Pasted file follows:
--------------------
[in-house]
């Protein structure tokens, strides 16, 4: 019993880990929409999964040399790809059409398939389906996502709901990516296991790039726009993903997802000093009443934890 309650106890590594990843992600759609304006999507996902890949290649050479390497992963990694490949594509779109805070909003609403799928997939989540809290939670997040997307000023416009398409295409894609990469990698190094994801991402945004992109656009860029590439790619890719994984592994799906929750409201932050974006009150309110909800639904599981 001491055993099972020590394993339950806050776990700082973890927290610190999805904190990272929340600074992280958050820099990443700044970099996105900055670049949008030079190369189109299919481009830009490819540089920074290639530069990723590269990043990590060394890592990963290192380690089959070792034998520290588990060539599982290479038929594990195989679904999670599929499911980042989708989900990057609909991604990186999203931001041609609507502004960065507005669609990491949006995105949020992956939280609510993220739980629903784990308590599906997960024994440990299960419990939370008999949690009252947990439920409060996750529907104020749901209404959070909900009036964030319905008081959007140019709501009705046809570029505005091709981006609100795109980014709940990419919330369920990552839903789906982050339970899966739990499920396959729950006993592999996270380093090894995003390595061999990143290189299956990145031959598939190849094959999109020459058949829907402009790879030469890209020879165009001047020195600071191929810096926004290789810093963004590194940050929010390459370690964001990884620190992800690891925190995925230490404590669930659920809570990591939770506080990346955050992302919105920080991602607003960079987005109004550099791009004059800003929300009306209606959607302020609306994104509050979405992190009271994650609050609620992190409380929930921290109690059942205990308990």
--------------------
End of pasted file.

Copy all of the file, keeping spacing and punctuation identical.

[in-house]
């Protein structure tokens, strides 16, 4: 019993880990929409999964040399790809059409398939389906996502709901990516296991790039726009993903997802000093009443934890 309650106890590594990843992600759609304006999507996902890949290649050479390497992963990694490949594509779109805070909003609403799928997939989540809290939670997040997307000023416009398409295409894609990469990698190094994801991402945004992109656009860029590439790619890719994984592994799906929750409201932050974006009150309110909800639904599981 001491055993099972020590394993339950806050776990700082973890927290610190999805904190990272929340600074992280958050820099990443700044970099996105900055670049949008030079190369189109299919481009830009490819540089920074290639530069990723590269990043990590060394890592990963290192380690089959070792034998520290588990060539599982290479038929594990195989679904999670599929499911980042989708989900990057609909991604990186999203931001041609609507502004960065507005669609990491949006995105949020992956939280609510993220739980629903784990308590599906997960024994440990299960419990939370008999949690009252947990439920409060996750529907104020749901209404959070909900009036964030319905008081959007140019709501009705046809570029505005091709981006609100795109980014709940990419919330369920990552839903789906982050339970899966739990499920396959729950006993592999996270380093090894995003390595061999990143290189299956990145031959598939190849094959999109020459058949829907402009790879030469890209020879165009001047020195600071191929810096926004290789810093963004590194940050929010390459370690964001990884620190992800690891925190995925230490404590669930659920809570990591939770506080990346955050992302919105920080991602607003960079987005109004550099791009004059800003929300009306209606959607302020609306994104509050979405992190009271994650609050609620992190409380929930921290109690059942205990308990």